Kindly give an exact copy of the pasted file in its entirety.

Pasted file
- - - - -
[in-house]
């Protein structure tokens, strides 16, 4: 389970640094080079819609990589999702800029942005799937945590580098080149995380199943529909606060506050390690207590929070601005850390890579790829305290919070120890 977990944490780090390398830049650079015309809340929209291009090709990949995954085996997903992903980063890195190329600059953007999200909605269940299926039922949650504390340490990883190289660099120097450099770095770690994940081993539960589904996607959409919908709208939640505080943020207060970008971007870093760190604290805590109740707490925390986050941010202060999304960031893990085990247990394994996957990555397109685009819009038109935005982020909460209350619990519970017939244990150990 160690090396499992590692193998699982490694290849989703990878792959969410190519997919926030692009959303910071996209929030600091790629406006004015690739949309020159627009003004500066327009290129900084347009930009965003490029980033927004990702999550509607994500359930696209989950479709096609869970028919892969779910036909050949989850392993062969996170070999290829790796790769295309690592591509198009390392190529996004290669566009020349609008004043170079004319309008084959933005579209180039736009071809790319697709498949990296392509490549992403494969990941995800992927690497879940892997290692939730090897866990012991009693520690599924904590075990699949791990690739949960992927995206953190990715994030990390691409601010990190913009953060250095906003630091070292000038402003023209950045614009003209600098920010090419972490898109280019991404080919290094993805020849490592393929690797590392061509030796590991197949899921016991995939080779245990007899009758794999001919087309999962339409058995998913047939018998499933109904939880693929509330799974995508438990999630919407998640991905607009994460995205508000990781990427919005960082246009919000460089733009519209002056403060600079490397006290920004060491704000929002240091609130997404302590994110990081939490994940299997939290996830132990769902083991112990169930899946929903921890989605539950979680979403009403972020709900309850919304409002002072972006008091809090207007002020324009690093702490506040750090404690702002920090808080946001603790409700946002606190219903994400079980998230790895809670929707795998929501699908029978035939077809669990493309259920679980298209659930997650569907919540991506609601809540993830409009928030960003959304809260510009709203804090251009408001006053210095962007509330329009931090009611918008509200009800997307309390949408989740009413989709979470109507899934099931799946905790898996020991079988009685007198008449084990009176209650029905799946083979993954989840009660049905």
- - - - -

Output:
[in-house]
């Protein structure tokens, strides 16, 4: 389970640094080079819609990589999702800029942005799937945590580098080149995380199943529909606060506050390690207590929070601005850390890579790829305290919070120890 977990944490780090390398830049650079015309809340929209291009090709990949995954085996997903992903980063890195190329600059953007999200909605269940299926039922949650504390340490990883190289660099120097450099770095770690994940081993539960589904996607959409919908709208939640505080943020207060970008971007870093760190604290805590109740707490925390986050941010202060999304960031893990085990247990394994996957990555397109685009819009038109935005982020909460209350619990519970017939244990150990 160690090396499992590692193998699982490694290849989703990878792959969410190519997919926030692009959303910071996209929030600091790629406006004015690739949309020159627009003004500066327009290129900084347009930009965003490029980033927004990702999550509607994500359930696209989950479709096609869970028919892969779910036909050949989850392993062969996170070999290829790796790769295309690592591509198009390392190529996004290669566009020349609008004043170079004319309008084959933005579209180039736009071809790319697709498949990296392509490549992403494969990941995800992927690497879940892997290692939730090897866990012991009693520690599924904590075990699949791990690739949960992927995206953190990715994030990390691409601010990190913009953060250095906003630091070292000038402003023209950045614009003209600098920010090419972490898109280019991404080919290094993805020849490592393929690797590392061509030796590991197949899921016991995939080779245990007899009758794999001919087309999962339409058995998913047939018998499933109904939880693929509330799974995508438990999630919407998640991905607009994460995205508000990781990427919005960082246009919000460089733009519209002056403060600079490397006290920004060491704000929002240091609130997404302590994110990081939490994940299997939290996830132990769902083991112990169930899946929903921890989605539950979680979403009403972020709900309850919304409002002072972006008091809090207007002020324009690093702490506040750090404690702002920090808080946001603790409700946002606190219903994400079980998230790895809670929707795998929501699908029978035939077809669990493309259920679980298209659930997650569907919540991506609601809540993830409009928030960003959304809260510009709203804090251009408001006053210095962007509330329009931090009611918008509200009800997307309390949408989740009413989709979470109507899934099931799946905790898996020991079988009685007198008449084990009176209650029905799946083979993954989840009660049905």